Australia’s nursing organisations must work together if they are to capitalise on the opportunities afforded by the unfolding global Nursing Now campaign and fast-approaching 2020 Year of the Nurse and Midwife to raise the profile of the profession and improve healthcare, according to campaign board member Professor Jill White.
Addressing delegates at the Australian College of Nurse Practitioners (ACNP) 2019 national conference in Melbourne last week, Professor White said Australia needed to move away from its fragmented professional voice and band together to make the most of being in the spotlight.
“I’m talking about the next few months leading up to 2020 and the spotlight that will be on nursing through 2020, the International Year of the Nurse and Midwife, that gives us time, that gives us space to talk to governments to talk to people of influence,” Professor White said.
“But we have to know what we want to say and if we have every nursing organisation saying something different we’ll get nowhere. This is the moment for our nursing organisations to sit together, come up with a national plan and decide what we want in the next 12 to 18 months.”
Professor White, the Nursing Now Campaign Board Member for the Western Pacific Region, outlined the campaign’s evolution and progress since being launched in February, 2018, as it strives to achieve universal health coverage by investing in nursing to maximise its contributions.
“Contrary to the title and contrary to what a lot of people seem to think, this is not a nursing campaign,” she explained.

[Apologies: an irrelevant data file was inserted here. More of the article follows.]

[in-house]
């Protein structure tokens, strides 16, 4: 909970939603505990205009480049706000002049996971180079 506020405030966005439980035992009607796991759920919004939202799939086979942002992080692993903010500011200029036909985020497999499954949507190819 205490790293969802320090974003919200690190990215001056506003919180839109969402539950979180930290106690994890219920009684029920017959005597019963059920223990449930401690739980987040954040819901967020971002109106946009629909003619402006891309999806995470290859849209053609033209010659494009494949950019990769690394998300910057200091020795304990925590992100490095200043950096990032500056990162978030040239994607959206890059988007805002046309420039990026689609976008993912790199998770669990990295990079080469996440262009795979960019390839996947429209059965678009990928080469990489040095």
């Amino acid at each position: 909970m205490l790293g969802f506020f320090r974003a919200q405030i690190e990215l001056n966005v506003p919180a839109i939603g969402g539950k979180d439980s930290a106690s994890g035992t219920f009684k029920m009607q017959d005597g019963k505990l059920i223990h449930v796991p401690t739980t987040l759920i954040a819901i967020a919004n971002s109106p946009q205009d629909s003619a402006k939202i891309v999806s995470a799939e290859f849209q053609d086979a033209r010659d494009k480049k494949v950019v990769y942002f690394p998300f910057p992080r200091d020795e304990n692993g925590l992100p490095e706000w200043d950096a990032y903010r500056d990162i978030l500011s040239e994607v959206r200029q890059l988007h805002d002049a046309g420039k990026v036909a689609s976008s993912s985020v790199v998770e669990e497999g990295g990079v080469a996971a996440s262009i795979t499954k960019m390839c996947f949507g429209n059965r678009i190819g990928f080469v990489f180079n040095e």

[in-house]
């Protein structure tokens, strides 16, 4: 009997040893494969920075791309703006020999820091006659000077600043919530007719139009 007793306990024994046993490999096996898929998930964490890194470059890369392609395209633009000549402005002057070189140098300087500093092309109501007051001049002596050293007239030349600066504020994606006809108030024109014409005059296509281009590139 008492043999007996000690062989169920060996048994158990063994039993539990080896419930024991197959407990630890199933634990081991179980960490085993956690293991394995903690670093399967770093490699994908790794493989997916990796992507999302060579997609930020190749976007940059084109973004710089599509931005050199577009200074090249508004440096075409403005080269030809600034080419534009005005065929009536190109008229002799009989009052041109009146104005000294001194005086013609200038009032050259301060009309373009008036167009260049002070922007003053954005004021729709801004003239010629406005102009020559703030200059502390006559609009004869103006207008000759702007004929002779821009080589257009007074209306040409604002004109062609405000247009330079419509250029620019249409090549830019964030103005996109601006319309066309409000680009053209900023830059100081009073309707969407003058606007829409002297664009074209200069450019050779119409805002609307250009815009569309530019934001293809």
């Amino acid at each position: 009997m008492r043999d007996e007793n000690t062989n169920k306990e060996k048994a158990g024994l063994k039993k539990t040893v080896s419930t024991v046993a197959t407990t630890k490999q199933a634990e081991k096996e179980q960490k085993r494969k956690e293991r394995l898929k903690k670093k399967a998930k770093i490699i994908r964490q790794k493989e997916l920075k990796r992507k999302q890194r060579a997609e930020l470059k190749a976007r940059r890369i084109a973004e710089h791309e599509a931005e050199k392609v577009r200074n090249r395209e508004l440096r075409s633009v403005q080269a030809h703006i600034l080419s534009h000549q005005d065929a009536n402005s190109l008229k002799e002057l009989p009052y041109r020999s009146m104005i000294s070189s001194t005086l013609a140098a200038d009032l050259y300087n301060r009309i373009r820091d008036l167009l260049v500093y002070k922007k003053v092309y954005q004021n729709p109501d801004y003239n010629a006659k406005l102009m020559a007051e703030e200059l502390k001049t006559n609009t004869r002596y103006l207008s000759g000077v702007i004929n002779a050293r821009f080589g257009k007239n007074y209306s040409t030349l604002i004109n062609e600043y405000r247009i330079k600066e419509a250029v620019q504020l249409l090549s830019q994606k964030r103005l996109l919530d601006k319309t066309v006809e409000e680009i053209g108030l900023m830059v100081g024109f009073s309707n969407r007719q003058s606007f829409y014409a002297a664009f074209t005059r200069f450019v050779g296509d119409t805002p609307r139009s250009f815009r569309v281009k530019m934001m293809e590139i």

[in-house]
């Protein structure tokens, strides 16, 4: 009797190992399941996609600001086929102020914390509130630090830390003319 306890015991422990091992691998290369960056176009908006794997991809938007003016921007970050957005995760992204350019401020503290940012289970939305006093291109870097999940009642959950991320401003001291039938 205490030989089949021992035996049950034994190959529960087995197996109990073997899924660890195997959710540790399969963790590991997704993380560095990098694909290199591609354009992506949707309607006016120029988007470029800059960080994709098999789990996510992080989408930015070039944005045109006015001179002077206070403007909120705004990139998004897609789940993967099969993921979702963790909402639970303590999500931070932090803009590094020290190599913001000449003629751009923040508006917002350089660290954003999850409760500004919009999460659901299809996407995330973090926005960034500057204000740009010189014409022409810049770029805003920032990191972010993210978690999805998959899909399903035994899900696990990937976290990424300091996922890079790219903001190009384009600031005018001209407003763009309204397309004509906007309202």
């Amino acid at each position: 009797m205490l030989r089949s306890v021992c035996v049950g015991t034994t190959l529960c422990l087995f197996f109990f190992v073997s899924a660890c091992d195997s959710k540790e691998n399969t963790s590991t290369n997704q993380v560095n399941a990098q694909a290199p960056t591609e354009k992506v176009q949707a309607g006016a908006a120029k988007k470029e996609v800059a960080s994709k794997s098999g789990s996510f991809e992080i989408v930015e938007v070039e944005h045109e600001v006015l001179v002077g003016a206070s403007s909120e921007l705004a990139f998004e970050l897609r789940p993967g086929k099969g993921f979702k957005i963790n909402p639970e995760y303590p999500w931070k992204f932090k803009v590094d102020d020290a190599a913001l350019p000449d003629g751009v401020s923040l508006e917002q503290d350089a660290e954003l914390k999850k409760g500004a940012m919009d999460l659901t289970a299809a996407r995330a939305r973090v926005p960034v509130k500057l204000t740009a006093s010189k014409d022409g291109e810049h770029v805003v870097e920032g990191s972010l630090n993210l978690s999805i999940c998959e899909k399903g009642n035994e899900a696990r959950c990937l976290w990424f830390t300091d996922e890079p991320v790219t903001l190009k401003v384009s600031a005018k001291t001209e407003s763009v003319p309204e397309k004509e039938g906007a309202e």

“This is absolutely and completely a health campaign.”
Elaborating on her point, Professor White said Australia’s contribution to the campaign is focused on access and equity when it comes to health, especially for vulnerable communities such as Australians living in rural and remote.
“I think we really do have to look at what is our role in health and what are our barriers to our role in health. Not our role in making nursing better – our role in health.
“We have to get our leadership skills better, our policy understanding better, we have to raise our profile but we have to have this consistent messaging and framing.
“This is not just about nursing. This is about changing access to healthcare and improving healthcare.”
Professor White said the campaign’s Nightingale Challenge, which is aiming to promote 10,000 nurses aged 35 and under into leadership programs, was an example of developing the profession’s next generation
She said nurse practitioners, through their skills and knowledge, were well placed to make meaningful contributions to Nursing Now and the 2020 Year of the Nurse and Midwife, and that politicians and non-nursing health leaders needed to work with nurses to create radical change.
“You have the evidence, you are articulate, you are educated, you are passionate, you know you make a difference and you have access to people of influence,” she said.
“For me, nurse practitioner access to reasonable pay and conditions, whether it’s MBS or some other way, is number one.
“[This campaign] is about making sure that we together understand how nursing can make the best contribution to cost-effective, good access to healthcare.”